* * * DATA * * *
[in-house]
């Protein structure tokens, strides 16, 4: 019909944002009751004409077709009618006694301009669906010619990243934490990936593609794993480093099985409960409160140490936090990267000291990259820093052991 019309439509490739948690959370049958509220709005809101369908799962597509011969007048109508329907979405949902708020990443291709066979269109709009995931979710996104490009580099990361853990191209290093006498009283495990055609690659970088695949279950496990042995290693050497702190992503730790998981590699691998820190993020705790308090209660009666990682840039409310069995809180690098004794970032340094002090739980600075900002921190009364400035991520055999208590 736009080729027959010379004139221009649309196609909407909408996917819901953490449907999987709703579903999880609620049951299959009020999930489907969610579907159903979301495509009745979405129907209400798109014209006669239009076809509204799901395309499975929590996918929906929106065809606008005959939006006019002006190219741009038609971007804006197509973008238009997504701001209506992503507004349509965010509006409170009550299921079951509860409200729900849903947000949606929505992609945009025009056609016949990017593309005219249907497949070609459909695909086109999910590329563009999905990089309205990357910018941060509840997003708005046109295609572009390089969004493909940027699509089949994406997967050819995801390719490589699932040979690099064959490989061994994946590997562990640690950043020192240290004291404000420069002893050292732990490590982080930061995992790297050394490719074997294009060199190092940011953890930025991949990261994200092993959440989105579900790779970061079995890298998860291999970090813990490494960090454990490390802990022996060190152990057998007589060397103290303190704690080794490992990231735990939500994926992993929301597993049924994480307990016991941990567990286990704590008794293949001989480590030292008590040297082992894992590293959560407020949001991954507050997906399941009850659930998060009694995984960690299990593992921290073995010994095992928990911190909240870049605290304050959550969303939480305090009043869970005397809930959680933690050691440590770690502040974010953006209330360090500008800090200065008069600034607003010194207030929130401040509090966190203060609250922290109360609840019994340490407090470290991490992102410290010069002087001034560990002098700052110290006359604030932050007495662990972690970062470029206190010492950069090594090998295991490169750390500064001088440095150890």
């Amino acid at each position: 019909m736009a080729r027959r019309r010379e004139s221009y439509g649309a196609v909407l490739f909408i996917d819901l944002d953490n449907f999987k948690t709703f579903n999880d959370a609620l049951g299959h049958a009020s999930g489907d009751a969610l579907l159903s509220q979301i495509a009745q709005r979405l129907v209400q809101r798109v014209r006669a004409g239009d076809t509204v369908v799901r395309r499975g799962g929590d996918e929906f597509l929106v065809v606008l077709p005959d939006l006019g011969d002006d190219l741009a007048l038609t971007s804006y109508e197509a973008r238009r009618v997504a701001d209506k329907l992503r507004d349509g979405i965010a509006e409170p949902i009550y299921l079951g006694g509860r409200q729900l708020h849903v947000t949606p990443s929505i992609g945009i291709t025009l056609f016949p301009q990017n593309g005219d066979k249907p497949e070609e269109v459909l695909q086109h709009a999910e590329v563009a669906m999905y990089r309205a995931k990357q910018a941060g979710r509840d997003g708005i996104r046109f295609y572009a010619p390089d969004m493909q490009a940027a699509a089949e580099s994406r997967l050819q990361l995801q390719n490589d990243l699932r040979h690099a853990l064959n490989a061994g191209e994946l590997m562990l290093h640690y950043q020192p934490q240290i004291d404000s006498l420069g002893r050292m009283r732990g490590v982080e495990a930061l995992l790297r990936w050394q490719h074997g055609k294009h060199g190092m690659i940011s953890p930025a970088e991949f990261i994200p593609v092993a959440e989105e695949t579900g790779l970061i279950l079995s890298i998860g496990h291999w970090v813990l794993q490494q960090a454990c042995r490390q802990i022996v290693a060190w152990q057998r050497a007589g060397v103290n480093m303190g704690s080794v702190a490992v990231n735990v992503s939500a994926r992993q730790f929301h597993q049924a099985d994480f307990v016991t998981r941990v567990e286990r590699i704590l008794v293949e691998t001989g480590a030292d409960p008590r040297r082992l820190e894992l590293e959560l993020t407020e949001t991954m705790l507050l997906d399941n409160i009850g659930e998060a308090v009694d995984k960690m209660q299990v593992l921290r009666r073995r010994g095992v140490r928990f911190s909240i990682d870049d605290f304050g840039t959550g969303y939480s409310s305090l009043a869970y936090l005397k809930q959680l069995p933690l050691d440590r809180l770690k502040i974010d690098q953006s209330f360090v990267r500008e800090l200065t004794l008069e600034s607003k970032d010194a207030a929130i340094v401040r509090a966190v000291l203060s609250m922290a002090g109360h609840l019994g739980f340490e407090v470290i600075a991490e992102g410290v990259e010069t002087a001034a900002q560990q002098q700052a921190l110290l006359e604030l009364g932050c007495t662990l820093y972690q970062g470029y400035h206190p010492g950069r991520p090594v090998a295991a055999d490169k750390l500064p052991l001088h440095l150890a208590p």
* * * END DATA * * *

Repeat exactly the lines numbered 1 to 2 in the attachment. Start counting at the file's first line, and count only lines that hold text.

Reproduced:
[in-house]
């Protein structure tokens, strides 16, 4: 019909944002009751004409077709009618006694301009669906010619990243934490990936593609794993480093099985409960409160140490936090990267000291990259820093052991 019309439509490739948690959370049958509220709005809101369908799962597509011969007048109508329907979405949902708020990443291709066979269109709009995931979710996104490009580099990361853990191209290093006498009283495990055609690659970088695949279950496990042995290693050497702190992503730790998981590699691998820190993020705790308090209660009666990682840039409310069995809180690098004794970032340094002090739980600075900002921190009364400035991520055999208590 736009080729027959010379004139221009649309196609909407909408996917819901953490449907999987709703579903999880609620049951299959009020999930489907969610579907159903979301495509009745979405129907209400798109014209006669239009076809509204799901395309499975929590996918929906929106065809606008005959939006006019002006190219741009038609971007804006197509973008238009997504701001209506992503507004349509965010509006409170009550299921079951509860409200729900849903947000949606929505992609945009025009056609016949990017593309005219249907497949070609459909695909086109999910590329563009999905990089309205990357910018941060509840997003708005046109295609572009390089969004493909940027699509089949994406997967050819995801390719490589699932040979690099064959490989061994994946590997562990640690950043020192240290004291404000420069002893050292732990490590982080930061995992790297050394490719074997294009060199190092940011953890930025991949990261994200092993959440989105579900790779970061079995890298998860291999970090813990490494960090454990490390802990022996060190152990057998007589060397103290303190704690080794490992990231735990939500994926992993929301597993049924994480307990016991941990567990286990704590008794293949001989480590030292008590040297082992894992590293959560407020949001991954507050997906399941009850659930998060009694995984960690299990593992921290073995010994095992928990911190909240870049605290304050959550969303939480305090009043869970005397809930959680933690050691440590770690502040974010953006209330360090500008800090200065008069600034607003010194207030929130401040509090966190203060609250922290109360609840019994340490407090470290991490992102410290010069002087001034560990002098700052110290006359604030932050007495662990972690970062470029206190010492950069090594090998295991490169750390500064001088440095150890």